News Flash: Words Have Meaning

Slappy, Slap-Your-Hand Award, media coverage, news media, news outletsI have not handed out a Slappy award—my personal “slap your hand” to the news media for careless use of words — in quite a while. The recent events in Washington DC, brought it to my attention once again, though, and not just for misusing capital and Capitol. Or podium and lectern.

NOTE: I refuse to print the photos or the names of the rioters.

Allow me to explain.

Protesters / Rioters

It started with reporters almost universally referring to the rioters as “protesters.” That term might have been appropriate when they were marching to the Capitol but it ceased to apply the moment they broke through the crowd-control barriers. After that, they became rioters.

Rioter-Protester Scale, riot, protest, news media, words have meaningAs soon as we saw them breaking windows, charging the doors, and shoving past the Capital Police to enter a restricted-access building, they lost any legitimacy as peaceful protesters. Still, the press persisted reflexively in using this term for at least 24 hours. It almost seemed like herd mentality: as soon as one reporter used that word, the others picked it up and went with it. They used the same word when armed men invaded the Michigan State Capitol building.

Besides, this was a white supremacist / white Christian / white male crowd, so what else would the press call them? After all, they usually trot out words like “rioter,” “thug,” and “domestic terrorist” for people of color in the same way cops reserve the use of batons, guns, and tear gas for people protesting an extra-judicial murder.

Words Have Meaning

Once the media started using the right word (kudos for that), it became apparent that the DC law enforcement establishment had allowed trespassers, thieves, attempted kidnappers, and potential murderers to just leave the building and go home for dinner.

The FBI began trying to identify the perpetrators from the numerous videos and selfies the thugs had taken and published on social media. The effort hasn’t been difficult. Many wore identifying insignia and one idiot even had his work badge on a lanyard. He no longer works for that company.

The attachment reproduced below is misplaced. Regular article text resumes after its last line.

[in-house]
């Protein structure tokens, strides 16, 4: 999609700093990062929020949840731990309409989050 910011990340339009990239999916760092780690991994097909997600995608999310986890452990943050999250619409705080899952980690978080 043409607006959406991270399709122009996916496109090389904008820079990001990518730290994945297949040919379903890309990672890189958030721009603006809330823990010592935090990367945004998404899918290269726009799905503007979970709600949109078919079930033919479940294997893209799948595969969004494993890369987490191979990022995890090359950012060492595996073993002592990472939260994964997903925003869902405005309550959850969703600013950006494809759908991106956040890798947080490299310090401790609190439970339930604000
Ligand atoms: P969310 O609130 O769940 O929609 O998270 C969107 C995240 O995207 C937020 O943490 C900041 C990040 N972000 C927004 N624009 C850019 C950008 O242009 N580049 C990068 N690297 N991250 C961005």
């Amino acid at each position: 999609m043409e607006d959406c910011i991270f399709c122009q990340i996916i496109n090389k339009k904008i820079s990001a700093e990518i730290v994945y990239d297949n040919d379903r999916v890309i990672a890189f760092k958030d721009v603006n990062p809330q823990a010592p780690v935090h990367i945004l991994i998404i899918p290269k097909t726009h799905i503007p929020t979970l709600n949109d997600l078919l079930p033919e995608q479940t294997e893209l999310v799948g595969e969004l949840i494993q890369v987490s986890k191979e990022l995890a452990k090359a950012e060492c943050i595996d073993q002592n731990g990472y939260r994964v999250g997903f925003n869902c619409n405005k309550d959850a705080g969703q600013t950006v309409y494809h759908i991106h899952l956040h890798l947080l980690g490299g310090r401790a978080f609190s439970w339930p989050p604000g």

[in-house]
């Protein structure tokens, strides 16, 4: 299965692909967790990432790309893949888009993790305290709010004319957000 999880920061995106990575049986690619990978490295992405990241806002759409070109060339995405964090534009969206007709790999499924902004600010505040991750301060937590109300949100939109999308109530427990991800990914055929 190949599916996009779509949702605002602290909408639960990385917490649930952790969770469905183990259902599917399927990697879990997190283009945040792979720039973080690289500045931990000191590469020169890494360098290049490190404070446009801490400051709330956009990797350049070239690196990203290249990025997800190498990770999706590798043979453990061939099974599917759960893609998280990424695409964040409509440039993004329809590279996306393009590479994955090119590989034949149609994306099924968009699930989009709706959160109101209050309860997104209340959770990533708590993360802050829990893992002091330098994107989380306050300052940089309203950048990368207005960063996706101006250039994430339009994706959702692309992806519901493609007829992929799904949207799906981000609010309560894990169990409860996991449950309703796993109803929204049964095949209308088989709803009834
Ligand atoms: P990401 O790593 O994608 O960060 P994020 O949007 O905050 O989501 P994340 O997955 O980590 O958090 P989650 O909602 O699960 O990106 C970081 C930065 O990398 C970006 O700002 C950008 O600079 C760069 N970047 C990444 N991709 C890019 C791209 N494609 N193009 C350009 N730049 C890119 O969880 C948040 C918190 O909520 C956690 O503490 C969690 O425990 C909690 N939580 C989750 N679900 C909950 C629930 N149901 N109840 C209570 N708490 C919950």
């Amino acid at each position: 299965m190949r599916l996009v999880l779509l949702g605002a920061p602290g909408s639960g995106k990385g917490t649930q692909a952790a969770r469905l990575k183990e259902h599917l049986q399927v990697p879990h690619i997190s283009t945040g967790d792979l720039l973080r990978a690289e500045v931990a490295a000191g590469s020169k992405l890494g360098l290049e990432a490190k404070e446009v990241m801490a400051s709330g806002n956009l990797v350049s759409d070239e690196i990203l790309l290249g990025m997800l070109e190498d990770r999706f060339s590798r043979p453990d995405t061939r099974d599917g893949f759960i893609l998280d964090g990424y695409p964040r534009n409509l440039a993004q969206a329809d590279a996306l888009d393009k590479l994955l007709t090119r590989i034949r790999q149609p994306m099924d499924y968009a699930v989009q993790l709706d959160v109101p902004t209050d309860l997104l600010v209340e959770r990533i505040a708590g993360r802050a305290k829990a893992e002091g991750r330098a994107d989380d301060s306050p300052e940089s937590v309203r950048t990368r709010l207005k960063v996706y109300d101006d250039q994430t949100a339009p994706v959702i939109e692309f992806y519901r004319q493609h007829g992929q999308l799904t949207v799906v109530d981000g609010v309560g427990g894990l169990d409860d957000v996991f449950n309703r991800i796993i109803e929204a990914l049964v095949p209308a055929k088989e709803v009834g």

Get Out of Jail Free card, words, MonopolyBecause, you see, words have meaning and actions have consequences even if you don’t really understand the crime you are committing. That applies even if you don’t end up on the winning side—particularly then. You can’t just say something like, “I got carried away in the moment,” of “I don’t even know how I got there,” and think that will score you a Get Out of Jail Free card.

Getting Away with it All

The white supremacist rioters came ready and prepared to fight but expected that, somehow, they would win. They thought their invasion of the Capitol, their destruction and theft, their threats to hang the Vice President of the United States, their attempt to take hostages, would get them what they wanted: to overthrow the election and enthrone their Dear Leader for another term. I would mention that our Constitution doesn’t work that way but, then, I don’t think they were really interested in the Constitution.

The rioters also clearly expected to get away with it all. Why? Perhaps they knew that some of the Capitol Police were on their side. Maybe they had been told that the Pentagon would delay sending backup. Or they might even have believed a victorious Donald Trump would pardon them. (Well, we have precedent for that.)

It must have been a shock to find out that some Americans would stand up to them and not all law enforcement had been corrupted. I wonder how many were surprised when they were arrested and taken away in handcuffs. Going from “patriot” to “perpetrator” must have taken quite a few of them aback.

Of course, these are the same idiots who follow QAnon because they don’t understand that it’s really just an Alternate Reality online game. They don’t even grasp that they are the ones being played. Can we really expect deep thinking?

Podium / Lectern

Capitol riot, wrecked furniture, destructionOne last thing about proper word use: If you can stand on it; it’s a podium: “a small platform on which a person may stand to be seen by an audience, as when making a speech or conducting an orchestra.”

If you stand behind it; it’s a lectern. Podium comes from the same word as “podiatry” and it refers to the foot. Get it?

So, we call it a lectern, even if a larcenous idiot is stealing it from the House of Representatives or trashing it in the hall. I give another Slappy to the press for too often not knowing the difference.

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